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Addressing depression and anxiety among people living with and beyond cancer

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    February 2, 2023

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    anxiety, depression, physical health, clinical blog, cancer, breast cancer

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According to the World Health Organisation, cancer is a leading cause of death worldwide, accounting for nearly 10 million deaths in 2020. The most common cancer cases were breast (2.26 million), lung (2.21 million), colon and rectum (1.93 million) and prostate cancers (1.41 million). Many cancers have a high chance of being cured if diagnosed early and treated effectively. Thanks to the advances in early detection and cancer treatments, survival rates are higher, and people are now living longer.

People who received a cancer diagnosis are at heightened risk of developing anxiety, mood, and substance abuse disorders, which can adversely affect their survival and quality of life (1). Depression and anxiety are the most commonly diagnosed psychological disorders in cancer survivors (2). However, cancer treatment centres often solely focus on monitoring and treating physical health symptoms. The fact that the mental health needs of people often receive little attention presents a significant global challenge.

In recent years, addressing depression and anxiety among individuals living with and beyond cancer has become a priority in both clinical practice and research (3). In a previous blog, we described how and why we developed an internet-delivered cognitive behavioural therapy (iCBT) programme to reduce depression and anxiety in breast cancer survivors. Our programme aims to help individuals learn and practice strategies and techniques to actively counteract cancer-related distress. The Space in Breast Cancer from Depression and Anxiety programme consists of 7 modules and the module content is presented below.

         Cancer Programme 2           Cancer Programme 1

Scientific evaluation of our Breast Cancer programme

In our recent publication in a peer-reviewed journal, we describe the details of the scientific evaluation of the Space in Breast Cancer from Depression and Anxiety programme. In this study, we conducted a randomised controlled trial with 72 breast cancer survivors to investigate whether a programme specifically tailored for breast cancer survivors is effective in reducing their depression and anxiety. We compared the breast cancer programme recipients against a treatment-as-usual control group on depression and anxiety at post-intervention and 2-month follow-up. The programme’s effects were also evaluated on secondary outcome measures of quality of life, fear of cancer recurrence, active and avoidant coping and perceived social support. Intervention participants received weekly guidance and post‐session feedback from a non-clinician supporter over 8 weeks. Treatment-as-usual group continued their usual care recommended by their healthcare team.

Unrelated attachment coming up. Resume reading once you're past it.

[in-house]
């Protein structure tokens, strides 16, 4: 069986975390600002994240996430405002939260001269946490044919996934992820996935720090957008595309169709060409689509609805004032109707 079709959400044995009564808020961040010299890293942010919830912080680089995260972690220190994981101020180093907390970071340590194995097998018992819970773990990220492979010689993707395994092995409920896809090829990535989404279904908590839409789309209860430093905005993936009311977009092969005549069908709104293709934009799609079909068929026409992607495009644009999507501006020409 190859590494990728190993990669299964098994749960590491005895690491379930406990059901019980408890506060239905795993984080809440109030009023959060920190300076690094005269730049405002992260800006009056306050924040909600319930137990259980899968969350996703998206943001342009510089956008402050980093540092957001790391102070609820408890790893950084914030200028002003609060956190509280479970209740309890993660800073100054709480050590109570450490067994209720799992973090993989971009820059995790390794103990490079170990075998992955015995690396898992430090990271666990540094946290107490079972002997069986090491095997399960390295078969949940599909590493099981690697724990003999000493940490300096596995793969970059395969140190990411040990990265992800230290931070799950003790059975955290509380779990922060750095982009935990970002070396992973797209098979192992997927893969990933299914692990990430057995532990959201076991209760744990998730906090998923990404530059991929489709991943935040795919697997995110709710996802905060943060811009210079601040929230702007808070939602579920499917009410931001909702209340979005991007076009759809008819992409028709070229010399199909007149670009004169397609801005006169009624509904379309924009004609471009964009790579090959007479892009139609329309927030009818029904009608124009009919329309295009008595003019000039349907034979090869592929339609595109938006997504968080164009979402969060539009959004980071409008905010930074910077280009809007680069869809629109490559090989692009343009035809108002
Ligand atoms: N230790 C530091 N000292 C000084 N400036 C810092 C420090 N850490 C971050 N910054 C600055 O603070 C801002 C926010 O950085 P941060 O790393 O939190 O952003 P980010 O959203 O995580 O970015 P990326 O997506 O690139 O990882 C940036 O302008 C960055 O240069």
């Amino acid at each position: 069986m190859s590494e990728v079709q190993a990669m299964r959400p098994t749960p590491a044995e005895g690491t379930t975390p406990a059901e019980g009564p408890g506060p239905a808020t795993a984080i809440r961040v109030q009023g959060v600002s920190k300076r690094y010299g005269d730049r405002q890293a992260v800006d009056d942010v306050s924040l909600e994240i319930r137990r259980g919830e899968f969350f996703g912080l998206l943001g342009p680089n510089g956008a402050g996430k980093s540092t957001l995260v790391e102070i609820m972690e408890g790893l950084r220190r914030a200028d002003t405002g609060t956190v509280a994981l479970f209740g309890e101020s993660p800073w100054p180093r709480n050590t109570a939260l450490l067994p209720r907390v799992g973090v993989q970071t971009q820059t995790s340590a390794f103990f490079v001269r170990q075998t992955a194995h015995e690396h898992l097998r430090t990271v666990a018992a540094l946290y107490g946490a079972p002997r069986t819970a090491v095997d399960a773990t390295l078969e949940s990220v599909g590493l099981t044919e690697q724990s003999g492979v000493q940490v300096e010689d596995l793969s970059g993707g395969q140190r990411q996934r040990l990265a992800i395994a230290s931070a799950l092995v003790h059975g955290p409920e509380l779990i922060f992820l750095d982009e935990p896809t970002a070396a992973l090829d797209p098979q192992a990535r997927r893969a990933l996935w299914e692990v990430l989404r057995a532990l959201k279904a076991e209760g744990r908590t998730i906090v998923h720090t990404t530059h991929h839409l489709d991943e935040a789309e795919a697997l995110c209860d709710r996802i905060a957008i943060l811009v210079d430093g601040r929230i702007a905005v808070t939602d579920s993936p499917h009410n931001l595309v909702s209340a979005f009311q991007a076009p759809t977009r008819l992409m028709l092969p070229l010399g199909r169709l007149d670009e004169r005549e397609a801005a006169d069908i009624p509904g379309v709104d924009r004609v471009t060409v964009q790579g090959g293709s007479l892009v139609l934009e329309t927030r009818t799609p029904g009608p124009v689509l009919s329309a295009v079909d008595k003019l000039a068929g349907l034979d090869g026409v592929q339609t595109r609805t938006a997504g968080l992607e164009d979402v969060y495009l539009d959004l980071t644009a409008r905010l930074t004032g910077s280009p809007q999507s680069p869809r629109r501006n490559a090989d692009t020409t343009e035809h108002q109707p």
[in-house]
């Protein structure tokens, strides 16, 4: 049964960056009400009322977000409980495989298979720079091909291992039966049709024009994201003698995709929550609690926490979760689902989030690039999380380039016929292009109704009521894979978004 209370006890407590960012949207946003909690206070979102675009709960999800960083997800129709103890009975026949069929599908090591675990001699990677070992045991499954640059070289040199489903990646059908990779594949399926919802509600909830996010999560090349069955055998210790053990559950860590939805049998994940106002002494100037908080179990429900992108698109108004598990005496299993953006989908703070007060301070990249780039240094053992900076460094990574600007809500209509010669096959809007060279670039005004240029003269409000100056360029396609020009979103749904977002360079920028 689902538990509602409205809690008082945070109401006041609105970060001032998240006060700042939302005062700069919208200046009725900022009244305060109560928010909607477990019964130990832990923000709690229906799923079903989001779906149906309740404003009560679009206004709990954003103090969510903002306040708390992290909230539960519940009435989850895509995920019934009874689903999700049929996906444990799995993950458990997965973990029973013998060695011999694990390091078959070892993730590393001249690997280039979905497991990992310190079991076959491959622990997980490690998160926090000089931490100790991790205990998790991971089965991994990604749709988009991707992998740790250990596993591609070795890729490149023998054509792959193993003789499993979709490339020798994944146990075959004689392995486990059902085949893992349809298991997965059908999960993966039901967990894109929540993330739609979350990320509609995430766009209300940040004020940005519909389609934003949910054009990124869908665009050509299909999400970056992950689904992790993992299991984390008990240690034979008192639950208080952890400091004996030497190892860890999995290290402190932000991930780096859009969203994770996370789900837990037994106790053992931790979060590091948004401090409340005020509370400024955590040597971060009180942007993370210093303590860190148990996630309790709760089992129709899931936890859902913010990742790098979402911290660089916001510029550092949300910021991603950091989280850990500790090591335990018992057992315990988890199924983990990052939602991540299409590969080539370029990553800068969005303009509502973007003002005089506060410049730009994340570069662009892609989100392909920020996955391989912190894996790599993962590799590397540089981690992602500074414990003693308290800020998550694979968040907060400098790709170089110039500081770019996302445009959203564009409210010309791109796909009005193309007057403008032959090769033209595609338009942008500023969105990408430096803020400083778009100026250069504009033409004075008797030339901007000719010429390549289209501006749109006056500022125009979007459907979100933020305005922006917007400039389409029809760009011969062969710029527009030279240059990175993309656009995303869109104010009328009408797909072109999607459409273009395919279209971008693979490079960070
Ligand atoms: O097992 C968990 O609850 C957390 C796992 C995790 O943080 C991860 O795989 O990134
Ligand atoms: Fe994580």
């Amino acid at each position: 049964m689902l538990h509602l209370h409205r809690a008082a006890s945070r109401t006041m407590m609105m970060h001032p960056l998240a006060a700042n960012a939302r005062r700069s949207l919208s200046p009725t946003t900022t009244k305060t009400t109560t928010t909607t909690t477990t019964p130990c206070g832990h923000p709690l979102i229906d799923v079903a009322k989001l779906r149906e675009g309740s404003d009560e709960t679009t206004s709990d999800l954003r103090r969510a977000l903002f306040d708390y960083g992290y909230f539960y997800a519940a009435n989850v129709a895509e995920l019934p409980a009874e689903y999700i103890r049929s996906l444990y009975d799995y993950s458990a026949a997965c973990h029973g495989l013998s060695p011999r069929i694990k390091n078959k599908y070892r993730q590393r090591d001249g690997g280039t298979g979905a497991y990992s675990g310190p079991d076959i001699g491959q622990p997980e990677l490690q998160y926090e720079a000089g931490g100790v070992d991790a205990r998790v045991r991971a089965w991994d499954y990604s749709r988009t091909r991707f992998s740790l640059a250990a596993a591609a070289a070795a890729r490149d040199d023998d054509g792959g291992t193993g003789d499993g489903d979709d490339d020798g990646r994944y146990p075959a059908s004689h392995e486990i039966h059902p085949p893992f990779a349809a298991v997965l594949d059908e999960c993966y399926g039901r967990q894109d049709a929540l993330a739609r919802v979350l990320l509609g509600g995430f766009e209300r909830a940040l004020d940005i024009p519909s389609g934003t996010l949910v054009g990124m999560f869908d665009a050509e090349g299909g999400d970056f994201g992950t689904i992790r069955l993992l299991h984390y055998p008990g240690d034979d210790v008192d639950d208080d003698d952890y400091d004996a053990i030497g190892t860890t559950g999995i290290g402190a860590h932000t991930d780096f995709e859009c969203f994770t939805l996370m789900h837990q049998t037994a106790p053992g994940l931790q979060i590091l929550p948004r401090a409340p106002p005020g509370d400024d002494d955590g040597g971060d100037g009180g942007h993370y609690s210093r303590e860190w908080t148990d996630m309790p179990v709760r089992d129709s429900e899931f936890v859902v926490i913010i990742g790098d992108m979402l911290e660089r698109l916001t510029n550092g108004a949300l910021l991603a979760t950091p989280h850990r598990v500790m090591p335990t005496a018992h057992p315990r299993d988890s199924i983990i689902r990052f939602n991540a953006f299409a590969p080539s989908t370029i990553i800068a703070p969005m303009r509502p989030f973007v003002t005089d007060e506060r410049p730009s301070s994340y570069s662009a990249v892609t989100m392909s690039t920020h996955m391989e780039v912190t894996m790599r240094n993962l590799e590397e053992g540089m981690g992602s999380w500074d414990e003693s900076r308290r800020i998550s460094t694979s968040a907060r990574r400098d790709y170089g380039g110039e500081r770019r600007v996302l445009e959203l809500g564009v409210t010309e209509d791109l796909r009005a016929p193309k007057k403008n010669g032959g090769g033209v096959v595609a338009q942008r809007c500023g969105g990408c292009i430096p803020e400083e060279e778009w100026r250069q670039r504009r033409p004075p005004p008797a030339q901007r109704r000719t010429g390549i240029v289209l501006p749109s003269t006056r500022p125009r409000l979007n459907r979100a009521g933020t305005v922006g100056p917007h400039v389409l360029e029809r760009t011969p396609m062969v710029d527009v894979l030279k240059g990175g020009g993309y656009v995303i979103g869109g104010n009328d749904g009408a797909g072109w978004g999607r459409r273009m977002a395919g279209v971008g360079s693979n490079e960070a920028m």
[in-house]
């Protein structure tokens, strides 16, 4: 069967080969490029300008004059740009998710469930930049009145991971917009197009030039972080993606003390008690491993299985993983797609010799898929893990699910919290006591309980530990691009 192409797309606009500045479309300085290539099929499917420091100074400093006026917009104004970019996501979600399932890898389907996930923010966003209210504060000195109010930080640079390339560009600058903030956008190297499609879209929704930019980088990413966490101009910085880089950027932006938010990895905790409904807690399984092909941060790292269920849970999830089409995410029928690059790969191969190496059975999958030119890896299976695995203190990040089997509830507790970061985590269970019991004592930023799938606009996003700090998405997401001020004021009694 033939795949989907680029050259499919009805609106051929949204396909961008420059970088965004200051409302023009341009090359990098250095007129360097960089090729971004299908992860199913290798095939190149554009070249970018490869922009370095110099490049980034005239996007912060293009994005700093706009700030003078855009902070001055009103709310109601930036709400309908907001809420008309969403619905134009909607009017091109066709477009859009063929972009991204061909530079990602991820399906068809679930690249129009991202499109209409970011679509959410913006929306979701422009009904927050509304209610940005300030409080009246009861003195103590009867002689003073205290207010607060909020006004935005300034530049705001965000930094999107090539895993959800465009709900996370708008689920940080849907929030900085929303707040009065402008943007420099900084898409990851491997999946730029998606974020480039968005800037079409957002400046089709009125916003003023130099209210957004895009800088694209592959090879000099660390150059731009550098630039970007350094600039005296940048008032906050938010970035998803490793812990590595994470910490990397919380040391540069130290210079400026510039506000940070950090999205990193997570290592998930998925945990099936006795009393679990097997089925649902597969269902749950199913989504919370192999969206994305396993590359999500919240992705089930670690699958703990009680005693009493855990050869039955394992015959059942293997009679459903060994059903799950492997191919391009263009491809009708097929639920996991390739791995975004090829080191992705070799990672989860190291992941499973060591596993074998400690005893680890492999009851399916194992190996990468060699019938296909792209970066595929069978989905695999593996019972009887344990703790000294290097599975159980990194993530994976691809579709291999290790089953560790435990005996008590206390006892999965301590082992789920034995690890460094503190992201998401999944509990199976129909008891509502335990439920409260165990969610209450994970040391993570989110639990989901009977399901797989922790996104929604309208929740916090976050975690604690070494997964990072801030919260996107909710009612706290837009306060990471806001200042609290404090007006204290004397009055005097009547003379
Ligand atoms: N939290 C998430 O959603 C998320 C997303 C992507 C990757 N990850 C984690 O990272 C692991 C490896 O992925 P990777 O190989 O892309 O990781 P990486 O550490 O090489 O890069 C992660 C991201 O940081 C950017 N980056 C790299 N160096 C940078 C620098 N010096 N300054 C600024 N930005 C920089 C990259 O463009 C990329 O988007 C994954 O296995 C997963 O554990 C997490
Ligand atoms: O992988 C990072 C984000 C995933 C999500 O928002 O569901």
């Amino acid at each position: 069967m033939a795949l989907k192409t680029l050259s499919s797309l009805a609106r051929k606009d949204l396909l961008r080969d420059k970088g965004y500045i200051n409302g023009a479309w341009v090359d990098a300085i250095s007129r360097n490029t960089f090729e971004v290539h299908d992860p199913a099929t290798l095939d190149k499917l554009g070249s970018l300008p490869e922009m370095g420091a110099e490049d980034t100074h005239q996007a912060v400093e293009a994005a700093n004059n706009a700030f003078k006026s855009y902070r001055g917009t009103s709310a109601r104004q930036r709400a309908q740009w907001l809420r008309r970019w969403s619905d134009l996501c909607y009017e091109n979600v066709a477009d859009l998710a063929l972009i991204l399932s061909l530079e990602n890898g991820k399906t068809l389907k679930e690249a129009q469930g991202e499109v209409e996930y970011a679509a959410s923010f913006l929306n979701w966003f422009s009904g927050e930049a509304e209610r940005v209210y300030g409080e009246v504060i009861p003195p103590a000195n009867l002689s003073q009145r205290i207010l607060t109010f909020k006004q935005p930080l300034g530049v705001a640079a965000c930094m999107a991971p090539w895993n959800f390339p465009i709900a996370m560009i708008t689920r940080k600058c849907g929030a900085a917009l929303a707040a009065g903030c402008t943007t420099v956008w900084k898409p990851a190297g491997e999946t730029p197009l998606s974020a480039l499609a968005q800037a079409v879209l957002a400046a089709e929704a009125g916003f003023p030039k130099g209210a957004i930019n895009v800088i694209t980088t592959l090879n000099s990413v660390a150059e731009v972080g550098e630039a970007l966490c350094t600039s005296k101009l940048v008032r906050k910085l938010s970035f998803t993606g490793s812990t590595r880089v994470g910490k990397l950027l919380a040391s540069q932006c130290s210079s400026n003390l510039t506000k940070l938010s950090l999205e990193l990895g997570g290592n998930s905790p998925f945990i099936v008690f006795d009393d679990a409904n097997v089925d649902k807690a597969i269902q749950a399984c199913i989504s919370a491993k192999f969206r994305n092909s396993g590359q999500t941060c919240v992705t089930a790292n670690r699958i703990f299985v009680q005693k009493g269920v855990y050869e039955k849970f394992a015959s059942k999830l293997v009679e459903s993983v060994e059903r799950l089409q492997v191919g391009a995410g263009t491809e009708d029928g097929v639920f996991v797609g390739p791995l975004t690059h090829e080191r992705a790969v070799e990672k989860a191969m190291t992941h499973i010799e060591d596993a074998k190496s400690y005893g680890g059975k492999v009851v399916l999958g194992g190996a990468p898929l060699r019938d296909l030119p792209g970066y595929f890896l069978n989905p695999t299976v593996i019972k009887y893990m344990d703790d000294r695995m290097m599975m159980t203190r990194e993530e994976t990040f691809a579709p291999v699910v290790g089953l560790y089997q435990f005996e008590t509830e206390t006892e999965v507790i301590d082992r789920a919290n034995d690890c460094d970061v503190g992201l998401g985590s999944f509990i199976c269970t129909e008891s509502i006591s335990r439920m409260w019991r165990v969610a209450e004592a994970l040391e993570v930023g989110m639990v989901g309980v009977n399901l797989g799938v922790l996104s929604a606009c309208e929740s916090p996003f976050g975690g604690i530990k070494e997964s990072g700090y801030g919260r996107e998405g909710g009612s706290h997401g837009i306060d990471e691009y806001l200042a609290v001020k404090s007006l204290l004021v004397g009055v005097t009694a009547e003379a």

Our results showed that survivors who received the intervention had significantly lower depression and anxiety scores 2-months after the intervention had ended. The engagement was high, survivors logged in approximately 16 times and spent 4 hours and 20 minutes in the programme. Intervention participants also had a trend indicating improvements in their quality of life and decreases in the use of avoidant coping from pre-intervention to 2-months after the intervention completion. It is important to highlight that these results were achieved with weekly non-clinician post-session feedback.

The positive findings demonstrate that iCBT programmes can address the mental health needs of increasing number of cancer survivors. Implementing such interventions tailored to the needs of populations living with and beyond cancer can increase the access to mental health care and meet the needs of the majority of survivors at lower costs. The integration of these interventions in primary health care can help reserve resource-intensive interventions for those most in need and prevent longer term depression and anxiety among cancer survivors.


  1. Zhu J, Fang F, Sjölander A, Fall K, Adami HO, Valdimarsdóttir U. First-onset mental disorders after cancer diagnosis and cancer-specific mortality: a nationwide cohort study. Ann Oncol. 2017;28(8):1964–9.
  2. Mitchell AJ, Ferguson DW, Gill J, Paul J, Symonds P. Depression and anxiety in long-term cancer survivors compared with spouses and healthy controls: a systematic review and meta-analysis. Lancet Oncol. 2013;14(8):721-732
  3. Niedzwiedz, C.L., Knifton, L., Robb, K.A. et al.Depression and anxiety among people living with and beyond cancer: a growing clinical and research priority. BMC Cancer 19, 943 (2019). https://doi.org/10.1186/s12885-019-6181-4
  4. Akkol‐Solakoglu S, Hevey D. Internet-delivered cognitive behavioural therapy for depression and anxiety in breast cancer survivors: results from a randomised controlled trial. Psychooncology. 2023;1‐11. https://doi.org/10.1002/pon.6097


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